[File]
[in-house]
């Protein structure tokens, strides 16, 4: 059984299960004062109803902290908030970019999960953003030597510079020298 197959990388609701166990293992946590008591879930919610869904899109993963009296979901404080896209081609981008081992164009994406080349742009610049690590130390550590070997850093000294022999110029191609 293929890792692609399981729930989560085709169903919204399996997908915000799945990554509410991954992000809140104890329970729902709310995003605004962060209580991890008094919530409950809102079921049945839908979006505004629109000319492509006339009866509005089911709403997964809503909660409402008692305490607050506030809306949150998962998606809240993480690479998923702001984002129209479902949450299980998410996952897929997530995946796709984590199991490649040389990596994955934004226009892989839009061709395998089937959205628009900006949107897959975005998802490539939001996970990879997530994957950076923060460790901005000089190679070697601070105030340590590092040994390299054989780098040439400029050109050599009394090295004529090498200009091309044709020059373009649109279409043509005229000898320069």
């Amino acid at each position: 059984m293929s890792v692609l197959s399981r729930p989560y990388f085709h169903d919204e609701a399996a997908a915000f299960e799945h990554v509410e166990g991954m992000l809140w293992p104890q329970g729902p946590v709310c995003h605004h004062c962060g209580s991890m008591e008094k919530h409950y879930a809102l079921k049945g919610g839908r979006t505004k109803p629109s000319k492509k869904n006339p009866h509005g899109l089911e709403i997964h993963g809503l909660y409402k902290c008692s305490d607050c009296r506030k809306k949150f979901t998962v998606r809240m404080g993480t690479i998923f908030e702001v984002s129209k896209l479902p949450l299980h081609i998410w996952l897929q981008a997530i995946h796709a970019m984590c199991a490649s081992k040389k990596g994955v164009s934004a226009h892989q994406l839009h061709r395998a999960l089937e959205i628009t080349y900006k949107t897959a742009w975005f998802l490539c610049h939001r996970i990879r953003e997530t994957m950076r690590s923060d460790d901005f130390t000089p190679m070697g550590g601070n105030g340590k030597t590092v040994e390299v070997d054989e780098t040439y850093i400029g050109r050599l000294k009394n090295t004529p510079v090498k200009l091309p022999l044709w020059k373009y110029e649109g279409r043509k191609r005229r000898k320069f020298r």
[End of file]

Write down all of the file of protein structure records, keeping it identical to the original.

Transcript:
[in-house]
């Protein structure tokens, strides 16, 4: 059984299960004062109803902290908030970019999960953003030597510079020298 197959990388609701166990293992946590008591879930919610869904899109993963009296979901404080896209081609981008081992164009994406080349742009610049690590130390550590070997850093000294022999110029191609 293929890792692609399981729930989560085709169903919204399996997908915000799945990554509410991954992000809140104890329970729902709310995003605004962060209580991890008094919530409950809102079921049945839908979006505004629109000319492509006339009866509005089911709403997964809503909660409402008692305490607050506030809306949150998962998606809240993480690479998923702001984002129209479902949450299980998410996952897929997530995946796709984590199991490649040389990596994955934004226009892989839009061709395998089937959205628009900006949107897959975005998802490539939001996970990879997530994957950076923060460790901005000089190679070697601070105030340590590092040994390299054989780098040439400029050109050599009394090295004529090498200009091309044709020059373009649109279409043509005229000898320069």
């Amino acid at each position: 059984m293929s890792v692609l197959s399981r729930p989560y990388f085709h169903d919204e609701a399996a997908a915000f299960e799945h990554v509410e166990g991954m992000l809140w293992p104890q329970g729902p946590v709310c995003h605004h004062c962060g209580s991890m008591e008094k919530h409950y879930a809102l079921k049945g919610g839908r979006t505004k109803p629109s000319k492509k869904n006339p009866h509005g899109l089911e709403i997964h993963g809503l909660y409402k902290c008692s305490d607050c009296r506030k809306k949150f979901t998962v998606r809240m404080g993480t690479i998923f908030e702001v984002s129209k896209l479902p949450l299980h081609i998410w996952l897929q981008a997530i995946h796709a970019m984590c199991a490649s081992k040389k990596g994955v164009s934004a226009h892989q994406l839009h061709r395998a999960l089937e959205i628009t080349y900006k949107t897959a742009w975005f998802l490539c610049h939001r996970i990879r953003e997530t994957m950076r690590s923060d460790d901005f130390t000089p190679m070697g550590g601070n105030g340590k030597t590092v040994e390299v070997d054989e780098t040439y850093i400029g050109r050599l000294k009394n090295t004529p510079v090498k200009l091309p022999l044709w020059k373009y110029e649109g279409r043509k191609r005229r000898k320069f020298r």